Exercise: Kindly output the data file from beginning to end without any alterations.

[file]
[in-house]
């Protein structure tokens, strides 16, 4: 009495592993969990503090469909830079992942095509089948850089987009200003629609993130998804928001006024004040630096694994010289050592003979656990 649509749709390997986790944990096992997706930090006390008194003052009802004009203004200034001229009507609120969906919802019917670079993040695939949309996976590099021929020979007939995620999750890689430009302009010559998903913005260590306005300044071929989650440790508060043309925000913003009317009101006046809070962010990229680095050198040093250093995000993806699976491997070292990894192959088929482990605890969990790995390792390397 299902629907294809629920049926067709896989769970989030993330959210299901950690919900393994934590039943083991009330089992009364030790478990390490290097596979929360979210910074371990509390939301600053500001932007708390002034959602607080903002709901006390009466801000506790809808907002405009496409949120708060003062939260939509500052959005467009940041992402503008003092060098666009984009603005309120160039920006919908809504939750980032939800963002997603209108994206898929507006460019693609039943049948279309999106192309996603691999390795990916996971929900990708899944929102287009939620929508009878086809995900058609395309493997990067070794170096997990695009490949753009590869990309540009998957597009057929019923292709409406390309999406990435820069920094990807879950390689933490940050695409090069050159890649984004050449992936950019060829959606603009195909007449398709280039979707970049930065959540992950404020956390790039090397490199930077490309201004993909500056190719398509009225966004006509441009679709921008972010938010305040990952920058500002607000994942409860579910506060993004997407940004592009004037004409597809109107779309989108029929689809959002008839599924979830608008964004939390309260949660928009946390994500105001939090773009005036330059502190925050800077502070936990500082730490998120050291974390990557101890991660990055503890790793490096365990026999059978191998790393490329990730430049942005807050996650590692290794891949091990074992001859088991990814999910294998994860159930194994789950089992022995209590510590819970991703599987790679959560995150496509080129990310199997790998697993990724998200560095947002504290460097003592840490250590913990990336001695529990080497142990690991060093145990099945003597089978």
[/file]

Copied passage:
[in-house]
């Protein structure tokens, strides 16, 4: 009495592993969990503090469909830079992942095509089948850089987009200003629609993130998804928001006024004040630096694994010289050592003979656990 649509749709390997986790944990096992997706930090006390008194003052009802004009203004200034001229009507609120969906919802019917670079993040695939949309996976590099021929020979007939995620999750890689430009302009010559998903913005260590306005300044071929989650440790508060043309925000913003009317009101006046809070962010990229680095050198040093250093995000993806699976491997070292990894192959088929482990605890969990790995390792390397 299902629907294809629920049926067709896989769970989030993330959210299901950690919900393994934590039943083991009330089992009364030790478990390490290097596979929360979210910074371990509390939301600053500001932007708390002034959602607080903002709901006390009466801000506790809808907002405009496409949120708060003062939260939509500052959005467009940041992402503008003092060098666009984009603005309120160039920006919908809504939750980032939800963002997603209108994206898929507006460019693609039943049948279309999106192309996603691999390795990916996971929900990708899944929102287009939620929508009878086809995900058609395309493997990067070794170096997990695009490949753009590869990309540009998957597009057929019923292709409406390309999406990435820069920094990807879950390689933490940050695409090069050159890649984004050449992936950019060829959606603009195909007449398709280039979707970049930065959540992950404020956390790039090397490199930077490309201004993909500056190719398509009225966004006509441009679709921008972010938010305040990952920058500002607000994942409860579910506060993004997407940004592009004037004409597809109107779309989108029929689809959002008839599924979830608008964004939390309260949660928009946390994500105001939090773009005036330059502190925050800077502070936990500082730490998120050291974390990557101890991660990055503890790793490096365990026999059978191998790393490329990730430049942005807050996650590692290794891949091990074992001859088991990814999910294998994860159930194994789950089992022995209590510590819970991703599987790679959560995150496509080129990310199997790998697993990724998200560095947002504290460097003592840490250590913990990336001695529990080497142990690991060093145990099945003597089978």